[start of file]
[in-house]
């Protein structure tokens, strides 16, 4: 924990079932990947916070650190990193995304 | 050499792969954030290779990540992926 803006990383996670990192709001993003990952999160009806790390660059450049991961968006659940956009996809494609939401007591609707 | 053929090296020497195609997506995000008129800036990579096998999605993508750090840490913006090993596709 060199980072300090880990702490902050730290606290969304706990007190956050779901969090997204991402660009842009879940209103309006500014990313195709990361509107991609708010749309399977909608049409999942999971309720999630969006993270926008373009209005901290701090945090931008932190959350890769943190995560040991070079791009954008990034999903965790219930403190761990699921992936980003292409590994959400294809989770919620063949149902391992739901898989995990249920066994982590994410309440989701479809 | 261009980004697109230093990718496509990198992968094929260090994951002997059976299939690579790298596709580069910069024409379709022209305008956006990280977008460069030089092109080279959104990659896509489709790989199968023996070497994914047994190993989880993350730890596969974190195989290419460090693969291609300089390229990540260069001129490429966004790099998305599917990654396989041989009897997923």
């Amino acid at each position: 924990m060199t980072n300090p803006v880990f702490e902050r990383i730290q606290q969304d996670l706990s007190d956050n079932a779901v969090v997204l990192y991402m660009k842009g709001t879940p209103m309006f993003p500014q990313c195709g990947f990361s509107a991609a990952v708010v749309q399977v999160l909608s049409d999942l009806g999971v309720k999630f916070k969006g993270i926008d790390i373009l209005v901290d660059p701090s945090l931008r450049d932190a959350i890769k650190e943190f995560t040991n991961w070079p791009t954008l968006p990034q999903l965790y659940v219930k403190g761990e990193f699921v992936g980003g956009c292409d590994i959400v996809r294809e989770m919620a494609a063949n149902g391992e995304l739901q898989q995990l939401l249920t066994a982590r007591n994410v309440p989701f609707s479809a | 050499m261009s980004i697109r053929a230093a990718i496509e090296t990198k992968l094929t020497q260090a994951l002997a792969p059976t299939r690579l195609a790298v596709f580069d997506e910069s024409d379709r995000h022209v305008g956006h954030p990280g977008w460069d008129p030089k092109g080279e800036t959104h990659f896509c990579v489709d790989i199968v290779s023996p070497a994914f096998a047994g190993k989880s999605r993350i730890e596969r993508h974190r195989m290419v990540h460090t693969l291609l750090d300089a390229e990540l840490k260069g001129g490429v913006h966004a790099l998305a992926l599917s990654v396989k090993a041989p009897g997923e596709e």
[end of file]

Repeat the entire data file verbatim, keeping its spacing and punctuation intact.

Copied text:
[in-house]
């Protein structure tokens, strides 16, 4: 924990079932990947916070650190990193995304 | 050499792969954030290779990540992926 803006990383996670990192709001993003990952999160009806790390660059450049991961968006659940956009996809494609939401007591609707 | 053929090296020497195609997506995000008129800036990579096998999605993508750090840490913006090993596709 060199980072300090880990702490902050730290606290969304706990007190956050779901969090997204991402660009842009879940209103309006500014990313195709990361509107991609708010749309399977909608049409999942999971309720999630969006993270926008373009209005901290701090945090931008932190959350890769943190995560040991070079791009954008990034999903965790219930403190761990699921992936980003292409590994959400294809989770919620063949149902391992739901898989995990249920066994982590994410309440989701479809 | 261009980004697109230093990718496509990198992968094929260090994951002997059976299939690579790298596709580069910069024409379709022209305008956006990280977008460069030089092109080279959104990659896509489709790989199968023996070497994914047994190993989880993350730890596969974190195989290419460090693969291609300089390229990540260069001129490429966004790099998305599917990654396989041989009897997923």
């Amino acid at each position: 924990m060199t980072n300090p803006v880990f702490e902050r990383i730290q606290q969304d996670l706990s007190d956050n079932a779901v969090v997204l990192y991402m660009k842009g709001t879940p209103m309006f993003p500014q990313c195709g990947f990361s509107a991609a990952v708010v749309q399977v999160l909608s049409d999942l009806g999971v309720k999630f916070k969006g993270i926008d790390i373009l209005v901290d660059p701090s945090l931008r450049d932190a959350i890769k650190e943190f995560t040991n991961w070079p791009t954008l968006p990034q999903l965790y659940v219930k403190g761990e990193f699921v992936g980003g956009c292409d590994i959400v996809r294809e989770m919620a494609a063949n149902g391992e995304l739901q898989q995990l939401l249920t066994a982590r007591n994410v309440p989701f609707s479809a | 050499m261009s980004i697109r053929a230093a990718i496509e090296t990198k992968l094929t020497q260090a994951l002997a792969p059976t299939r690579l195609a790298v596709f580069d997506e910069s024409d379709r995000h022209v305008g956006h954030p990280g977008w460069d008129p030089k092109g080279e800036t959104h990659f896509c990579v489709d790989i199968v290779s023996p070497a994914f096998a047994g190993k989880s999605r993350i730890e596969r993508h974190r195989m290419v990540h460090t693969l291609l750090d300089a390229e990540l840490k260069g001129g490429v913006h966004a790099l998305a992926l599917s990654v396989k090993a041989p009897g997923e596709e």